-Vince
     
  12. Misha Scott

    Misha Scott Auditioning

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    Vince, you said:
     
  13. Vince Maskeeper

    Vince Maskeeper Lead Actor

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    Wooooooh, slow down partner.



    Reread my post understanding this: those comments were not intended to be "targeted" at you. When I composed that reply, it was under the impression that the questions you had posed were ACTUAL QUESTIONS- that you really wondered what the difference between the two examples you listed were.



    I didn't realize that, in fact, you already had a cemented opinion on the topic and were asking the question as more of a rhetorical bait to argue with you. If I would have realized, I wouldn't have responded.



    Again- when I read your post, I thought you were seriously and honestly asking the queestion "Please help me see the difference" that you actually realized that you might have overlooked an issue in the process of making your conclusions. I went ahead and explained to you the difference.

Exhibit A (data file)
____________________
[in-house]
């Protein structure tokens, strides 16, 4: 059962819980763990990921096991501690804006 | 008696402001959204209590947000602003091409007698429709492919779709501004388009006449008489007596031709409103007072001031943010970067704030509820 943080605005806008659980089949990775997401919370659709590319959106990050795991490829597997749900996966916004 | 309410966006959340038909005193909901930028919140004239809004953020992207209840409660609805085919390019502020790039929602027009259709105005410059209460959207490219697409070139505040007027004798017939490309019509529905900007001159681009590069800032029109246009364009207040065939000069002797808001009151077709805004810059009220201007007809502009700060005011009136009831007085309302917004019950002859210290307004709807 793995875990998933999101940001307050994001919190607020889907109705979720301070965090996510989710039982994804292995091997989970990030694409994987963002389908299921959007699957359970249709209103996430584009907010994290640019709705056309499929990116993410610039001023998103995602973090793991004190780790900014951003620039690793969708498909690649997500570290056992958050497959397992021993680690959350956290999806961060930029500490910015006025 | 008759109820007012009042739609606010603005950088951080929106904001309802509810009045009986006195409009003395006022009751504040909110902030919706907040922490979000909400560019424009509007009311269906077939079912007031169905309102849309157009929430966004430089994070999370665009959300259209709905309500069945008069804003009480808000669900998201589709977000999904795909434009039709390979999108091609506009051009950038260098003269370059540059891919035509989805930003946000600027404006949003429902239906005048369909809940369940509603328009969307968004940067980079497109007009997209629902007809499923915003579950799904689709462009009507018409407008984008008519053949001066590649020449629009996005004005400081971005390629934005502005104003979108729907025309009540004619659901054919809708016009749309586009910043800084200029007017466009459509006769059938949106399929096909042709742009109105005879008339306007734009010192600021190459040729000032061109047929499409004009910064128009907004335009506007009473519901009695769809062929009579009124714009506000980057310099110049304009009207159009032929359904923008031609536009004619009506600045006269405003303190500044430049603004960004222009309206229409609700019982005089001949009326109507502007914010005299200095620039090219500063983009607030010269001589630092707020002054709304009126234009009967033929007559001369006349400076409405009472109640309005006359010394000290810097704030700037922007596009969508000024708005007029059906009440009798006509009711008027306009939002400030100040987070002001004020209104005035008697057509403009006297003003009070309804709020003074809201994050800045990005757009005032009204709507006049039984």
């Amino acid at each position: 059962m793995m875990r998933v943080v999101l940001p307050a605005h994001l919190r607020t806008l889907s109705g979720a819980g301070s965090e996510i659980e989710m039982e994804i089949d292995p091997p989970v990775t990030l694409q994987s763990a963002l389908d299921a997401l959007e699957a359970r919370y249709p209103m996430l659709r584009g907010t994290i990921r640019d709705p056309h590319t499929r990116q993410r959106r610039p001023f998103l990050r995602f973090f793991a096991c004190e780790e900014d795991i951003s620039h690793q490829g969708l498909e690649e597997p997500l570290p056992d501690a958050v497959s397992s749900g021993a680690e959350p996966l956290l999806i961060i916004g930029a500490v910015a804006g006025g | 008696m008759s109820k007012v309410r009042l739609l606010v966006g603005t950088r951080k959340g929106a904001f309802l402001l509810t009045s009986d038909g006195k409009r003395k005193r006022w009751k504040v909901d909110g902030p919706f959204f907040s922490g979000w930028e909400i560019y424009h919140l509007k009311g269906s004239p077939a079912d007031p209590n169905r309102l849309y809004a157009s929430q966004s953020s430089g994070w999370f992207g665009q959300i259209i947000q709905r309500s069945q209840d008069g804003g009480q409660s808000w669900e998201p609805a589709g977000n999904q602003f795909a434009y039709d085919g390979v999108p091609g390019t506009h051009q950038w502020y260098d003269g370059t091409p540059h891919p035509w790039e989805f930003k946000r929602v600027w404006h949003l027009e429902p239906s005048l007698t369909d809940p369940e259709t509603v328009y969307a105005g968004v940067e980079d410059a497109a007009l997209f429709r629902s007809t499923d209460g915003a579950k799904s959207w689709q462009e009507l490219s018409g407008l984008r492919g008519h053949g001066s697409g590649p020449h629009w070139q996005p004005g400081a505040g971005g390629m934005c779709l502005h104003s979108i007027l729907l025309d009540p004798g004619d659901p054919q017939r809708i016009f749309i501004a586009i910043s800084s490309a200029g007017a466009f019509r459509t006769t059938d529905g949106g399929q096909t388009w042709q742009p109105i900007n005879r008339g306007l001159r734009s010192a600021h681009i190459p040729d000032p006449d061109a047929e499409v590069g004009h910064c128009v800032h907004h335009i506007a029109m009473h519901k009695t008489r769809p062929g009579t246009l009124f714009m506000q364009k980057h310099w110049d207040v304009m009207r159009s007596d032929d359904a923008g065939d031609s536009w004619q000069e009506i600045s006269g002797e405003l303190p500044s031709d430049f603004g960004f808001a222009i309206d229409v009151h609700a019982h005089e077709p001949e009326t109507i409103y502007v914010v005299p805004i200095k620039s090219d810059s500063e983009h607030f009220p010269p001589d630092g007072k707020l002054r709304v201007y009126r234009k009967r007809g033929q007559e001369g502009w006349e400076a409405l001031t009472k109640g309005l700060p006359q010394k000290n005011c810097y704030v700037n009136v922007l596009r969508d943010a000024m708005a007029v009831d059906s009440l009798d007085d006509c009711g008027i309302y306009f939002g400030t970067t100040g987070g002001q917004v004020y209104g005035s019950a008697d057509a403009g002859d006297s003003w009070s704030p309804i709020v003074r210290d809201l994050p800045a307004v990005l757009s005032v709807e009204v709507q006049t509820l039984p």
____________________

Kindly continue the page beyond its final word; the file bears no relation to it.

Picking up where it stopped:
If you disagree that those are "differences"- I guess that's certainly your option. I don't think they were unclear, so if you don't see the difference between consumption and distribution then we simply disagree.



    I would still say, again with no intended offense to you, that it is a bit of a conceptual stretch to use "loaning a single tape I made to a friend" as analogous to "offering infinite digital copies to strangers". But, if you disagree - that's fine.



    My intent was not to debate the issue with you, as I have little or no desire to change your mind on it. Rather, I was offering a genuine and [I had hoped] helpful answer to your specific question.



    -vince
     
  14. Colin Jacobson

    Colin Jacobson Producer

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    Whew - all this talk about sandwiches is making me hungry!